More than 1,600 people responded to MedCure’s Mortality Survey, which posed a range of questions about mortality and the afterlife.

The survey found that:

  • Millennials are 19 percent less likely than Gen X-ers to opt for cremation alone.
  • Millennials are 16 percent less likely than baby boomers to talk to their family after their afterlife wishes.
  • Millenials and baby boomers are twice as likely as Gen X-ers to donate their body to science with cremation.
  • Women are 10 percent more likely than men to believe in the afterlife.
  • Women are 12 percent more likely to be somewhat afraid or terrified of the afterlife.
  • Women are 10 percent more likely to speak to others about their wishes for their body after they die.
  • Women are 12 percent more likely to be registered organ donors.

Established in 2005, MedCure facilitates whole body donations for medical research and education. The organization is accredited by the American Association of Tissue Banks and has facilities in several locations including Orlando; Portland, Oregon; and Cumberland, Rhode Island.

“Whole body donation is a viable option, and we’ve seen a 30 percent annual increase in the number of people leaving a lasting legacy by pre-signing to donate their body to science,” said Heidi Kayser, director of donor education and outreach at MedCure, in a news release. “Much as organ donation has become a ‘norm,’ we are normalizing whole body donation — particularly for those ineligible to donate their organs.”

MedCure is one of several companies in the U.S. that facilitate whole body donations. If you plan to donate your body to science, research the facilitating company first to make sure they’re accredited and have a good reputation.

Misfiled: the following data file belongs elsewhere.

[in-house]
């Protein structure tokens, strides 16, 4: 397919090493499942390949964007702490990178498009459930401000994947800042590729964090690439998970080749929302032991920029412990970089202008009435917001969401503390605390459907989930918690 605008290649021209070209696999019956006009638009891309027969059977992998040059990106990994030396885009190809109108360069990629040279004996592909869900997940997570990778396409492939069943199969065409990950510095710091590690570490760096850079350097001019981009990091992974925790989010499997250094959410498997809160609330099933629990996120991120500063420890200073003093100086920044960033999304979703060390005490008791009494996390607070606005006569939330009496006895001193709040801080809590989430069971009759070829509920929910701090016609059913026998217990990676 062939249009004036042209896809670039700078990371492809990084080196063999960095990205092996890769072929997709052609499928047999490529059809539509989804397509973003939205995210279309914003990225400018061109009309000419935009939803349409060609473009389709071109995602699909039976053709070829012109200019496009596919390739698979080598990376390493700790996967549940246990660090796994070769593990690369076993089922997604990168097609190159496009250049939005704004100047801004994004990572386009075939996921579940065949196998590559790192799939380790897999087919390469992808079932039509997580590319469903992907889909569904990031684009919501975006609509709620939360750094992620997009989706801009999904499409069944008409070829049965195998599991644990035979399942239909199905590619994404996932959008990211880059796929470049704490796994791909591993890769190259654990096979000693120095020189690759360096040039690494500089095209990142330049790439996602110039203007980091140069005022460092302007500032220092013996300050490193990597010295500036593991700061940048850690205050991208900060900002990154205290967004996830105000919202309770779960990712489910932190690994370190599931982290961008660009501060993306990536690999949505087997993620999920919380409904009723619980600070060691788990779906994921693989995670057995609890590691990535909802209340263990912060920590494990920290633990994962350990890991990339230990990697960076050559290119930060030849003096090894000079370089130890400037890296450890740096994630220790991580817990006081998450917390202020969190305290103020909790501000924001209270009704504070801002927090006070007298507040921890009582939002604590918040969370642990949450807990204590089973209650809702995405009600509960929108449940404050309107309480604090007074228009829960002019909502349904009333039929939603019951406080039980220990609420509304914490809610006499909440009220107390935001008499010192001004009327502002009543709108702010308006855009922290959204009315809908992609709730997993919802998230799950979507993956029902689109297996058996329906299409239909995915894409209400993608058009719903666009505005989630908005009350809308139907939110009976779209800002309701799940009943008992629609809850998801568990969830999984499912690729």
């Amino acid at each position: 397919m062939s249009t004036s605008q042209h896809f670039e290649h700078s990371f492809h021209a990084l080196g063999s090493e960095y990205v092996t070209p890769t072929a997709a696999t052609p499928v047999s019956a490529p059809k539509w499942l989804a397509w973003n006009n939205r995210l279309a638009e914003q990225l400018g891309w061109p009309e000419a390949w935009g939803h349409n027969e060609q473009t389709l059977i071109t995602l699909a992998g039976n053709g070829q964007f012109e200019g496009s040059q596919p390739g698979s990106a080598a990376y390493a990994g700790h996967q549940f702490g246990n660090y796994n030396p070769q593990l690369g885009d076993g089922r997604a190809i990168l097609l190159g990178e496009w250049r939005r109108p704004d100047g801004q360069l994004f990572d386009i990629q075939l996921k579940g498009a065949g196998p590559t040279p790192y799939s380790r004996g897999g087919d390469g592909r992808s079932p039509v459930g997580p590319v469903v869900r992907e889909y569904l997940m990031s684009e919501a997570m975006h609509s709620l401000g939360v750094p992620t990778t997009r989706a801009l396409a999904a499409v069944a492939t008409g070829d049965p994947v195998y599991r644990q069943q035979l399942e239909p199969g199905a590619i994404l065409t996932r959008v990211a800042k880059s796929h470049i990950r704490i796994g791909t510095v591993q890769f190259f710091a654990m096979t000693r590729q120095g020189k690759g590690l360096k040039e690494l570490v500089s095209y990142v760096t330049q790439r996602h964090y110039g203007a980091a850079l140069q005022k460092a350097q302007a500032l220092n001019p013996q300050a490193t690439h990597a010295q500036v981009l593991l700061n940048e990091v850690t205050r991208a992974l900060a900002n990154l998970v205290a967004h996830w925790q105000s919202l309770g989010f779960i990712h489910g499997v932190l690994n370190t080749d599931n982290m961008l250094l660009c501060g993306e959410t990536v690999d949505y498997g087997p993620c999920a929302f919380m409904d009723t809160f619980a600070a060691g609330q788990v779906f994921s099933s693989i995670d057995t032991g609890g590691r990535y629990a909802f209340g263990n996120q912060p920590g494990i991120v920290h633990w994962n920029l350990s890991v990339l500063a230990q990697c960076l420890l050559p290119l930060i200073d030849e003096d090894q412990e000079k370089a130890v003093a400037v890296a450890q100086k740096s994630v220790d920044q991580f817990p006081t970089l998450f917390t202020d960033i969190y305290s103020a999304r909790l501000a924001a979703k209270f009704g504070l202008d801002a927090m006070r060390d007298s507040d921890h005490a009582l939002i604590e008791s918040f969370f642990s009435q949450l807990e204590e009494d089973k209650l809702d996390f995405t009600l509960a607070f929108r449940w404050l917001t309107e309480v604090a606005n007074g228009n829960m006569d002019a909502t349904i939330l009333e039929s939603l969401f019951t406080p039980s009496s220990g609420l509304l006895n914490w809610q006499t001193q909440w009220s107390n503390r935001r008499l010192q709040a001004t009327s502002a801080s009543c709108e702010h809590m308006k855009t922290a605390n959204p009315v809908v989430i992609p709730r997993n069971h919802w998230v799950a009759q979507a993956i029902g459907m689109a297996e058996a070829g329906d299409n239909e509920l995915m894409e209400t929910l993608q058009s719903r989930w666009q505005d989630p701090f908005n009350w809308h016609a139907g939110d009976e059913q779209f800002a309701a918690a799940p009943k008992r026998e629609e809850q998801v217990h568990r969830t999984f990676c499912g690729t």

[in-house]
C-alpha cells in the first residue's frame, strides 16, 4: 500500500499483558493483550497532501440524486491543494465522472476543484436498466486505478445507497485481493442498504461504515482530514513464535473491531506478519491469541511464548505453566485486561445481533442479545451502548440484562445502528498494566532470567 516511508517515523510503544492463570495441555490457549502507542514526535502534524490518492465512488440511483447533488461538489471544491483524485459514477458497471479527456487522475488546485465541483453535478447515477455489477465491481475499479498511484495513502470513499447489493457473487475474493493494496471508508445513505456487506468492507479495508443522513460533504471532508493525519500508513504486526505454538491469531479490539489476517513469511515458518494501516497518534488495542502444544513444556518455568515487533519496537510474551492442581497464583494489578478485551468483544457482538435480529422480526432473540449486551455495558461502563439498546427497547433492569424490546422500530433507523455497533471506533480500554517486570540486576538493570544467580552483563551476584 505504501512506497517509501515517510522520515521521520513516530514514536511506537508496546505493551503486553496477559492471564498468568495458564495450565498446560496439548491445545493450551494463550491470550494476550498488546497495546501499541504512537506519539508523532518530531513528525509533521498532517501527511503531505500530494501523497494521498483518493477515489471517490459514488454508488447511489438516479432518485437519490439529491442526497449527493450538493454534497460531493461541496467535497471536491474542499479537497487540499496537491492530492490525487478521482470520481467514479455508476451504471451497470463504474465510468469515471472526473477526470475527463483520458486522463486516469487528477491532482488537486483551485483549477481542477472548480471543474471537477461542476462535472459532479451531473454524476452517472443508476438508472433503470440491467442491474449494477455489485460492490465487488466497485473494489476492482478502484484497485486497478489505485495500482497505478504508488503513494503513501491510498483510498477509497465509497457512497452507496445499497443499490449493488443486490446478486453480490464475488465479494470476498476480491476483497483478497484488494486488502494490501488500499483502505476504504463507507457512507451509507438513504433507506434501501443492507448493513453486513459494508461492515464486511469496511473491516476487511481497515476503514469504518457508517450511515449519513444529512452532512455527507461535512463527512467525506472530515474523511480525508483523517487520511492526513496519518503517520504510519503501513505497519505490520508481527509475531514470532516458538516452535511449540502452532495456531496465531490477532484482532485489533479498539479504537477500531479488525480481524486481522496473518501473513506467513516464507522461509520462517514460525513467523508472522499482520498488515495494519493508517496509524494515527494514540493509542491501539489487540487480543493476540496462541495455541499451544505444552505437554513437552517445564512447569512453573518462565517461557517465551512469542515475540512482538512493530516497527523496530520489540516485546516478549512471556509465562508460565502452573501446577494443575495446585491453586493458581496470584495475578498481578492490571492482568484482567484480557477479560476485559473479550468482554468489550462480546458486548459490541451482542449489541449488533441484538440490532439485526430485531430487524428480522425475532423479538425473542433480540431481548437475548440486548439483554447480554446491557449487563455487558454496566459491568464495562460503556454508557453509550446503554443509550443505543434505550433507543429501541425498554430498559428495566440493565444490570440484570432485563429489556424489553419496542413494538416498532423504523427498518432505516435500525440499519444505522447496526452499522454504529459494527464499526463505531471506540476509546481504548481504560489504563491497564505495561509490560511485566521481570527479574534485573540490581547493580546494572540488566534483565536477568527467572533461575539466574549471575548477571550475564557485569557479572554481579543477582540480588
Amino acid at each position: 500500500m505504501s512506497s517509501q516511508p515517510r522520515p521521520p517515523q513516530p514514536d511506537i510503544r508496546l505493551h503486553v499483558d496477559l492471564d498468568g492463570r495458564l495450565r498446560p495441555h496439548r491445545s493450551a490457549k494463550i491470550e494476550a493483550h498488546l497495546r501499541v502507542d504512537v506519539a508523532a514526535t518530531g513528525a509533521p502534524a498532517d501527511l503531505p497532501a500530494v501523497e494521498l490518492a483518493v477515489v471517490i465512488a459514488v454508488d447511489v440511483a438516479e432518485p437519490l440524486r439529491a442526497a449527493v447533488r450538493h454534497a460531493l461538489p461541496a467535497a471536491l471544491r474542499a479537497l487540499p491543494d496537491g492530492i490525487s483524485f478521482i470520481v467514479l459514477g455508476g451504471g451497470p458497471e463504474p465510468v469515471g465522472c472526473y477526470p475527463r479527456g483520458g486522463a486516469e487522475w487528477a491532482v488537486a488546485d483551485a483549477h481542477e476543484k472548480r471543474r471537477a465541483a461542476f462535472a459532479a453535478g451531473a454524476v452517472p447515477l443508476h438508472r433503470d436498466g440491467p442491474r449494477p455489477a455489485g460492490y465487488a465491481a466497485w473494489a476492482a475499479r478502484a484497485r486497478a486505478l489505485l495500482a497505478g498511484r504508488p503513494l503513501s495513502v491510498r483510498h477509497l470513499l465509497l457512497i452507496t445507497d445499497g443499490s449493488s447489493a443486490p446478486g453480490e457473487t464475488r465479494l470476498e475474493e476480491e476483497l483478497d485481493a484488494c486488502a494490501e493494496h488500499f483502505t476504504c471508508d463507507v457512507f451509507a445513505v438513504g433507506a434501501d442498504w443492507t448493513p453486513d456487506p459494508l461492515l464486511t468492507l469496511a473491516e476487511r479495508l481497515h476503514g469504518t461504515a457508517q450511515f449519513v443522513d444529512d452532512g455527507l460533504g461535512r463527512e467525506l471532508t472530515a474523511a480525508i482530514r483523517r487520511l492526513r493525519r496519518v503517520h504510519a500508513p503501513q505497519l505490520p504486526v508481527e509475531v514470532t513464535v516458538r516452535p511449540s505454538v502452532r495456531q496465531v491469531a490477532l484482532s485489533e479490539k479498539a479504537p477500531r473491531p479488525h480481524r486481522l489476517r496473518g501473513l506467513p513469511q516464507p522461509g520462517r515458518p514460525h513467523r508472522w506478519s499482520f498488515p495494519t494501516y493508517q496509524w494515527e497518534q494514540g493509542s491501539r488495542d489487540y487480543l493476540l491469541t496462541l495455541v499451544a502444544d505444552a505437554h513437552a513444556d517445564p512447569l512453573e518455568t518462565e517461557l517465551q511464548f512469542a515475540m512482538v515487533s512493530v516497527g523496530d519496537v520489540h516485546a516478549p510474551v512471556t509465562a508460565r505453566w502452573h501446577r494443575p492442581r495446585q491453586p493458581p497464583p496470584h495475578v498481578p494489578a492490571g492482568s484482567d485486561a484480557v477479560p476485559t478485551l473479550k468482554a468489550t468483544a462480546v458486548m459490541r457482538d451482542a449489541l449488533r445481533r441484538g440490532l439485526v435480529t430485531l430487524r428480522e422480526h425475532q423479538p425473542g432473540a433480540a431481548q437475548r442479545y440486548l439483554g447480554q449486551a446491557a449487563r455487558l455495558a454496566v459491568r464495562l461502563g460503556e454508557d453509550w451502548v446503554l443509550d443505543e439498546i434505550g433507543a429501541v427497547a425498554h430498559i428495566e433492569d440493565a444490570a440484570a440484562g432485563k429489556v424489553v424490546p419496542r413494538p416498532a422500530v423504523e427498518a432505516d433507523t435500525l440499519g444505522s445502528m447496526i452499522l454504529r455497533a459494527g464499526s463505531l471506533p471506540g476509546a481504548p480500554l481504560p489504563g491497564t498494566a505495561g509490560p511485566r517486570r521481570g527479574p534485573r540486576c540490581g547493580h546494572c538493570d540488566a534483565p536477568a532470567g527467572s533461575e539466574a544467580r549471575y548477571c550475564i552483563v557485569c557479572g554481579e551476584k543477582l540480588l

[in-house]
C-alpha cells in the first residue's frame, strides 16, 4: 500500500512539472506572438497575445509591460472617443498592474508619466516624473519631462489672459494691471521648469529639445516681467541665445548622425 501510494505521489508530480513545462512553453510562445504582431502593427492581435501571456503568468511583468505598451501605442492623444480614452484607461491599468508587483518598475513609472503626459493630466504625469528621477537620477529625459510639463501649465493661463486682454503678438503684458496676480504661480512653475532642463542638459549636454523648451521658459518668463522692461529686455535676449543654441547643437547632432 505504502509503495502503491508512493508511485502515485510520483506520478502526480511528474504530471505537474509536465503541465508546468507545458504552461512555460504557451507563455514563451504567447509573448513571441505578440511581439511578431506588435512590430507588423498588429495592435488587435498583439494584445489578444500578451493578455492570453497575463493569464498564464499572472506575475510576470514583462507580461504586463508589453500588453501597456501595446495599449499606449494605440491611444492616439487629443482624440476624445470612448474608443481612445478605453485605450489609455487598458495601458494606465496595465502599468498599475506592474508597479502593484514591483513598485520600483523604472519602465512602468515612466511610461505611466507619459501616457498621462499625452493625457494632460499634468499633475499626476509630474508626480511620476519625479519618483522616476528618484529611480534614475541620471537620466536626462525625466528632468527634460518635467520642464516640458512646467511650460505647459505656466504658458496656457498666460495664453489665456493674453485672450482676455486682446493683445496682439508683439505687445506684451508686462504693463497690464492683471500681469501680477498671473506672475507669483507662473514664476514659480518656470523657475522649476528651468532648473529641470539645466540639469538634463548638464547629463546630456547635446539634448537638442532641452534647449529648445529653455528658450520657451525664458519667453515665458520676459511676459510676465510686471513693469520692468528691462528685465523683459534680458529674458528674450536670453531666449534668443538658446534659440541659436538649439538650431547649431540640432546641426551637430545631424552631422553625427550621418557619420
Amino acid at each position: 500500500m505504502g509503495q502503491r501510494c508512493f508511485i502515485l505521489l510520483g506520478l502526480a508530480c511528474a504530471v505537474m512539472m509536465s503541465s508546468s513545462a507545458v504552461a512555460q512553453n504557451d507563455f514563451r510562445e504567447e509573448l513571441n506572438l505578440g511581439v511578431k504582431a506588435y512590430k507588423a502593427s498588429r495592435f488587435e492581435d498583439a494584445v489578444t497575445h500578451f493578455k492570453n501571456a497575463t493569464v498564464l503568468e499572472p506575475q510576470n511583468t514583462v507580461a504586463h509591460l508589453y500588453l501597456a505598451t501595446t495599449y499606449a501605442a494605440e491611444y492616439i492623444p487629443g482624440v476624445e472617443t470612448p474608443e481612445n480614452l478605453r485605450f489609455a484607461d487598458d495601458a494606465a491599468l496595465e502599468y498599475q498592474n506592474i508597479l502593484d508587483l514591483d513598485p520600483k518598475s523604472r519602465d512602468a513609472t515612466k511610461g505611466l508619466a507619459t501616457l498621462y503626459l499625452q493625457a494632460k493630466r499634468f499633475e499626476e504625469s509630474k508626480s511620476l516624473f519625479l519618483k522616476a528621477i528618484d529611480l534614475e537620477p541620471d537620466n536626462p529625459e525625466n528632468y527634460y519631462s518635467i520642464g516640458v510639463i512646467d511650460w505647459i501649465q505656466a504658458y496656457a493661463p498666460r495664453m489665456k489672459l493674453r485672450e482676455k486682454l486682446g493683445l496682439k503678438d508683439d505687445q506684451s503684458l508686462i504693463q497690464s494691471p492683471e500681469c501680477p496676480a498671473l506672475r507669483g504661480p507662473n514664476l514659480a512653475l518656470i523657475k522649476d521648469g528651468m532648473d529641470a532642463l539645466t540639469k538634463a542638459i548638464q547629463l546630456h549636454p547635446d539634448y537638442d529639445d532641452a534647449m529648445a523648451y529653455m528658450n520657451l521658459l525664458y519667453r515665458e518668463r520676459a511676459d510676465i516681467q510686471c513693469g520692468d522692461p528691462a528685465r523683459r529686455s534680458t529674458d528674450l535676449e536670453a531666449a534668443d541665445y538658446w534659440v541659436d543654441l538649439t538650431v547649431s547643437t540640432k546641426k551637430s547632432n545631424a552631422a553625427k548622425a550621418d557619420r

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Social Security crisis: why baby boomers need immigrants to fund retirement

The Social Security system is in trouble. It’s not just a future problem; America’s retirement insurance program is in trouble now. The federal government will start dipping into its Social Security savings account this year to help pay retirement benefits to millions of Americans.

In 2018, the federal government expects to receive about $2 billion less in payroll taxes and investment income than it will need to pay workers through the Old-Age, Survivors, and Disability Insurance program. If nothing changes, that savings account will run dry by 2034, right around when the last of the baby boomers reach retirement age. After that, the government will only have enough money to pay retirees and disabled workers 79 cents for every dollar they’re owed.

These findings were recently published in the Social Security Administration’s 2018 trustees report, prompting the expected torrent of alarming headlines, such as “Get Ready for the Great Depression” and “Social Security & Medicare are slowly dying, but no one in Washington will lift a finger.”